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tonycst

shutdown function make computer unable to power up

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tonycst

While back i coded my self simple script to shut down computer after countdown reaches 0.

see attachment ShutDowner.au3

Never had problems using it at all.

Recently i noticed that my computer will not power up after i use this shutdowner.

My only hardware change was SSD drives. Other then that, computer is 100% same hardware and software.

If i use normal windows shutdown function or press power button, no problems occure, but when i use shutdowner, computer wont power up.

It starts to power up but lights keep blinking as if it doesnt have enough power.

It continues to attemp to power up but it never stops. Holding power button makes it shut down, but does not help.

The only thing helps is to unplug computer from the 120v line and press power button. Then it will start normaly once plugged back in.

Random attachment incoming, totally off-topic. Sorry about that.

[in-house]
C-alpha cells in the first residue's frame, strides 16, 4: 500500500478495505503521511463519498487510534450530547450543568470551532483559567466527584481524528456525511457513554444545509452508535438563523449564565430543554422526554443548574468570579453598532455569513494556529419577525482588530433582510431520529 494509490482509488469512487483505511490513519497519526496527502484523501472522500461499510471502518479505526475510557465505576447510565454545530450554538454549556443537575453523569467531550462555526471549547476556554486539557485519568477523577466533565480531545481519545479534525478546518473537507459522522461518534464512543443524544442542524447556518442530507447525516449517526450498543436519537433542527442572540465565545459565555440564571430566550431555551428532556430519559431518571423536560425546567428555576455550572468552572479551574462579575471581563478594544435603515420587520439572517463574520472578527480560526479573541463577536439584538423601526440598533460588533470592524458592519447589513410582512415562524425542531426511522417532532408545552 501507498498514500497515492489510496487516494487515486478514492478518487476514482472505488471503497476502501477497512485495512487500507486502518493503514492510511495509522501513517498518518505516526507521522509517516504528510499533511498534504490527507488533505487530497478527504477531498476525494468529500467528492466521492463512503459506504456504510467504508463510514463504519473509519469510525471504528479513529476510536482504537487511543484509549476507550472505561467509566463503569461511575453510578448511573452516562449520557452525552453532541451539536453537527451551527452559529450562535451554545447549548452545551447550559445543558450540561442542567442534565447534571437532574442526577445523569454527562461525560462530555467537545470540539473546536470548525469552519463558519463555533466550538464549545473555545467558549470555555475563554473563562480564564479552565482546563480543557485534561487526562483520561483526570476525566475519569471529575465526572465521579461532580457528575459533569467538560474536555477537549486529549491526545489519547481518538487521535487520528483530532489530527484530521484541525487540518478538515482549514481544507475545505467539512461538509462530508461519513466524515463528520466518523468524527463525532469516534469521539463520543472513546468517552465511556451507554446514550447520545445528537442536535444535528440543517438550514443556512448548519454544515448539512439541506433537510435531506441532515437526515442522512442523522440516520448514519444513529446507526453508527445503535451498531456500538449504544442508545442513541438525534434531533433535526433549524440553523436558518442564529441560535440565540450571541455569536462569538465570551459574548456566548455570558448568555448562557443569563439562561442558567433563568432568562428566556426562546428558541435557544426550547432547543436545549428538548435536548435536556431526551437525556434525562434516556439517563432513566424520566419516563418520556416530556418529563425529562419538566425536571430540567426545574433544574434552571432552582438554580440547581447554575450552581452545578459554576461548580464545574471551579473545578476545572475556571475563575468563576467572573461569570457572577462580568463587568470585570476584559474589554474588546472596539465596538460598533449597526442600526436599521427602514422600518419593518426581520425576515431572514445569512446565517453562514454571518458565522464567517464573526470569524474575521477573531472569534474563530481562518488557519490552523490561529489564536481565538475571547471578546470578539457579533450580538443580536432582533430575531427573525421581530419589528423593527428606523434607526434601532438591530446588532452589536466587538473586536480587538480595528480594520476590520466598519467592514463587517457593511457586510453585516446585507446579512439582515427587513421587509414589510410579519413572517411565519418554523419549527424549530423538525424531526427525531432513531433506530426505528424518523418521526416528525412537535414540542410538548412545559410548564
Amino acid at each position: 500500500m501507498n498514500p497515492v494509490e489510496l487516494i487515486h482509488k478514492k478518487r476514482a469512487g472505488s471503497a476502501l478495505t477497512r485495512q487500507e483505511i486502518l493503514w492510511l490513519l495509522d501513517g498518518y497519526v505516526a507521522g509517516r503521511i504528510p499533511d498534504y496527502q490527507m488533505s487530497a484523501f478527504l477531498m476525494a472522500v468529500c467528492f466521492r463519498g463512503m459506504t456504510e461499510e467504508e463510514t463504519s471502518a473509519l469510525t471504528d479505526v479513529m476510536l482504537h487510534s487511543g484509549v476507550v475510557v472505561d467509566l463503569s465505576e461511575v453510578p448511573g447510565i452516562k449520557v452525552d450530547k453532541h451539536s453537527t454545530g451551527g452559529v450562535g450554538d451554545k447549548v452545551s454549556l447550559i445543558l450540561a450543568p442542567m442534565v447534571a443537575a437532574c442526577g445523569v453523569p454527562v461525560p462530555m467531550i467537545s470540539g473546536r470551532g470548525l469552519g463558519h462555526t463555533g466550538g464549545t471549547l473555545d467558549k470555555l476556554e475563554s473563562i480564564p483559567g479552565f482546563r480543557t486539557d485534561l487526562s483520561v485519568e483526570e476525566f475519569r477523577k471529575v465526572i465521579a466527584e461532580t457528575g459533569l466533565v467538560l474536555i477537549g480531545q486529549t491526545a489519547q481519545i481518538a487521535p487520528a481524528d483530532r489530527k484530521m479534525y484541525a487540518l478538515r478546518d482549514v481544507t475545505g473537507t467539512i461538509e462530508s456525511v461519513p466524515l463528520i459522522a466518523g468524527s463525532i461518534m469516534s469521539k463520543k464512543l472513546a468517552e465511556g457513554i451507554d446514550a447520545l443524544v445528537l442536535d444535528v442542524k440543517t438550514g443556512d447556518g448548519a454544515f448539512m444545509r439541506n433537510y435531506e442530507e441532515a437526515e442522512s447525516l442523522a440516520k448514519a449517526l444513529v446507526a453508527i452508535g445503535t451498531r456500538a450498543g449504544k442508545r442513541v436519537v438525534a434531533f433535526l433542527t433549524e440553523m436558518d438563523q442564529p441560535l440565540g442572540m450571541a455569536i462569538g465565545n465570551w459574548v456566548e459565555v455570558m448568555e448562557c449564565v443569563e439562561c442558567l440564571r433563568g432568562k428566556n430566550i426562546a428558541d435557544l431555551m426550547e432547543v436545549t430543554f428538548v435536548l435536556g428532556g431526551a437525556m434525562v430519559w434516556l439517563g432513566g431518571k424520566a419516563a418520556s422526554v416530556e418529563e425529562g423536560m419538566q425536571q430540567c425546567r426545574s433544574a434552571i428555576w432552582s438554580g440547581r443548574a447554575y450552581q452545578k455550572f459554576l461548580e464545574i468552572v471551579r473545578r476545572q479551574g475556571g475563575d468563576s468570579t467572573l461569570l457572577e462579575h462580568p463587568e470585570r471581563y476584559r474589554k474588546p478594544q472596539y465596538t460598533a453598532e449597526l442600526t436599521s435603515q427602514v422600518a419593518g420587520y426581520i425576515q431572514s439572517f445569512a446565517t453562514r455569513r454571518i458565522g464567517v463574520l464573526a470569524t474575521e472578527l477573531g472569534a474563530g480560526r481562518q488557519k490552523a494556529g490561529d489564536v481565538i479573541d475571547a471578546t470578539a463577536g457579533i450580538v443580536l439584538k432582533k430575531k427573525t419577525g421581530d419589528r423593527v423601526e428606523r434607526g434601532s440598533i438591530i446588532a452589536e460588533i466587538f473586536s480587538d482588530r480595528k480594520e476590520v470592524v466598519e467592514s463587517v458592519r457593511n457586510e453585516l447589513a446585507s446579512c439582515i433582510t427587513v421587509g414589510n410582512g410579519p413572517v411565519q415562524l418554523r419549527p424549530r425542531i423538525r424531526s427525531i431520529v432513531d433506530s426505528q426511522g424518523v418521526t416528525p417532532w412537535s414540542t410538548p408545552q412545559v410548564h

What do you guys think may cause this ?

Normaly computer shuts down with no problems, but using shutdowner it fails to power up.

Perhaps new version of autoit has it fixed ?

My script is over 1 year old.

What is the difference betwin shutdown and powerdown ? Maybe i script needs a change in that way ?

Edited by tonycst

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Kidney

i never liked when i program shutdown my computer for me. they never end well. in your case they dont start well. i have just resorted to hibernate.

however, i would like to share a little program that i made not too long ago

 

it simple monitors your network speed and system idle time. if the network connection sits under 100 kbp/s (you could change this to be higher/lower) for 5 minute (again, could be changed) and the system has been idle for 5 minutes as well, the script will start to hibernate.